Painting as Rewriting, or Painted Discourse

In Decorum, Cologne 1997, Markus Brüderlin

The new debate about contemporary painting seems to make sense solely with reference to the ornament and its meaning for modernism, whereby we must finally abandon the prejudicial view of the ornament as a purely decorative form, and acknowledge the reflective aspects of the ornament as a "critical form", much as Werner Busch has treated the meaning of the arabesque in Romantic art. Against this backdrop, Thomas Werner distils from the ornament a pictorial principle that links the reflective moment, beyond irony and cynicism, with the endorsement of a painterly practice and therein activates the conceptional and, as we shall see, contextual functions of ornament and decoration which were always inherent in this genre and which only came to be obscured by the decorative function in the last two centuries. Linked with the ornament is the hope of having found a method which prevents reflection from ending up in an enforced "painting against painting", instead of one by which reflective artistic action ultimately reveals the meaning of sensuality and, nota bene, can also lead to a renewal of painting.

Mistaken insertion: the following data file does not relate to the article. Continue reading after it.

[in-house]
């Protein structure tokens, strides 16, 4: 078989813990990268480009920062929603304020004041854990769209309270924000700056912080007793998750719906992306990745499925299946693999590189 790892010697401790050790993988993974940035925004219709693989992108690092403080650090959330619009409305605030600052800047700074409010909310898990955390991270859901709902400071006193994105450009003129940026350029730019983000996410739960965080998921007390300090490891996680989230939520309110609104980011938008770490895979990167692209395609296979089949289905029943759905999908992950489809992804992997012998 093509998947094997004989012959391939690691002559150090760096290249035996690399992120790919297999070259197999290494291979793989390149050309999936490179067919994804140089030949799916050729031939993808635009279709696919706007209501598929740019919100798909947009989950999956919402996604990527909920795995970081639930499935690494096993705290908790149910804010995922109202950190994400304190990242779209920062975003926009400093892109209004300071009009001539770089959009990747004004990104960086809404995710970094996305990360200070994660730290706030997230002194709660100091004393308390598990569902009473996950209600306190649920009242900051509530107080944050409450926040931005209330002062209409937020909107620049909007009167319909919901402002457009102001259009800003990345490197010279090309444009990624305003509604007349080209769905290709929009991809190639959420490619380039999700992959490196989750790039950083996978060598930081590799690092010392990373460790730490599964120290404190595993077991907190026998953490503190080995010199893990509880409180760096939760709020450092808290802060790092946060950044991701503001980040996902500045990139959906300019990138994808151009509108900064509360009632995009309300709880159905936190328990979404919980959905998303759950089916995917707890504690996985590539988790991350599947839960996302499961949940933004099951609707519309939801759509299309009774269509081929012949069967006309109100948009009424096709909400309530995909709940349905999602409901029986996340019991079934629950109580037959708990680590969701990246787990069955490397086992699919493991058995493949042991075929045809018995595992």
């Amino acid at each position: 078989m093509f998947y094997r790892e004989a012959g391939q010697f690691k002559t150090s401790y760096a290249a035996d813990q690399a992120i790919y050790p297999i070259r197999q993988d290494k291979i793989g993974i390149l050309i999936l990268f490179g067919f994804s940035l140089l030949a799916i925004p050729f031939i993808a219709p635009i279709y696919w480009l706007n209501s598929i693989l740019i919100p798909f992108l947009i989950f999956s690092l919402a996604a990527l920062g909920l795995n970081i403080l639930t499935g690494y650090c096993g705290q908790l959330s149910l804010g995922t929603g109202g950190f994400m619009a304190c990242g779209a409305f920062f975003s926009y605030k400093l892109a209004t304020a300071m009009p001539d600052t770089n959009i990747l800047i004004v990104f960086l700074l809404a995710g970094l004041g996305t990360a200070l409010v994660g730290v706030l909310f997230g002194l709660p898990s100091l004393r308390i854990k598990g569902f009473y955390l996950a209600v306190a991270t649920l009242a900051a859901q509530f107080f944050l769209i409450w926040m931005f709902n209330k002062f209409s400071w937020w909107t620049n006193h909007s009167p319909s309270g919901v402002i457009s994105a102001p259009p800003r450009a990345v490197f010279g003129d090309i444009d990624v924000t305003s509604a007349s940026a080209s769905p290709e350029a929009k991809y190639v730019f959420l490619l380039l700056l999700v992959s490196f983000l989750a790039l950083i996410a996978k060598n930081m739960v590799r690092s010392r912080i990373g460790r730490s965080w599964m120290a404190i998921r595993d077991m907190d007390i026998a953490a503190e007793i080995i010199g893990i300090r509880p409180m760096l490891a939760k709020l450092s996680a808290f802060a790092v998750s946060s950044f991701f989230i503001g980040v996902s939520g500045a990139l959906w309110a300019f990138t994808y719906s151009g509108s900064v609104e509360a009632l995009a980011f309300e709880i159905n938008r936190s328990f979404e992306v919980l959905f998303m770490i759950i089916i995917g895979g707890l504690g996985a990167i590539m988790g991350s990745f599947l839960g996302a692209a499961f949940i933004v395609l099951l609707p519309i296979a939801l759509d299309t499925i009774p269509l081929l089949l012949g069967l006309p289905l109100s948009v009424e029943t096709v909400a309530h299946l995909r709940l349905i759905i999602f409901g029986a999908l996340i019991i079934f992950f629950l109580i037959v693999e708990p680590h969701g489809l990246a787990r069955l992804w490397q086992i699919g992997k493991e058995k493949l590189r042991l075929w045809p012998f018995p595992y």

Ornamentalisation and the History of Painting. Re-writing has to do with an elementary act of appropriating the history of painting, which latter goes beyond one's own existential and experiential circle and becomes dissolved in the possibilities of one's own artistic present. The method also exposes the subjective longing to inscribe oneself into the narration of painting through the ritual act of repetition in order not only to legitimate one's own action, but also to experience something of the sensus communis, the cultural subconscious. Mention has already been made of the fact that this ritualising and historicising action is now being carried out by many artists as an impressive kind of "ornamentalisation" of the potential of modern forms. But to what extent can history and the past be thematised in the ornament, and what can be derived from this process today for our understanding of the "embodied present" and our own artistic identity? Initially, the above-mentioned repetitive character of the ornament indicates a realisation that everything we do has already been done, momentarily discovering in this the exhausted condition of modernism. Abstract art is itself one tradition among many, and playing with non-figurative forms has become one aesthetic model among others. Many see this as a justification for helping themselves liberally from the quarry of "art history", once the patents have expired. It can be shown, however, that artists like Sherrie Levine, Philip Taafe, and Blinky Palermo before them, do not just haunt the past in the form of arbitrary raids, but instead focus on modernism's neuralgic points in order to draw on their contradictions and puzzles as a basis for their own artistic inquiry. As a result, this retrospective avant-garde can assume the role of modernism's memory or conscience in the hope of tracking down and updating forgotten possibilities in recollective flash-backs and in keeping with the words of Adorno, according to which "immersion in the historical dimension" has the task of prospectively revealing "what once remained unsolved". How is an artist who investigates the history of modernism behaving: like an archivist, an archaeologist, a citation exploiter, or as an "applied art historian"?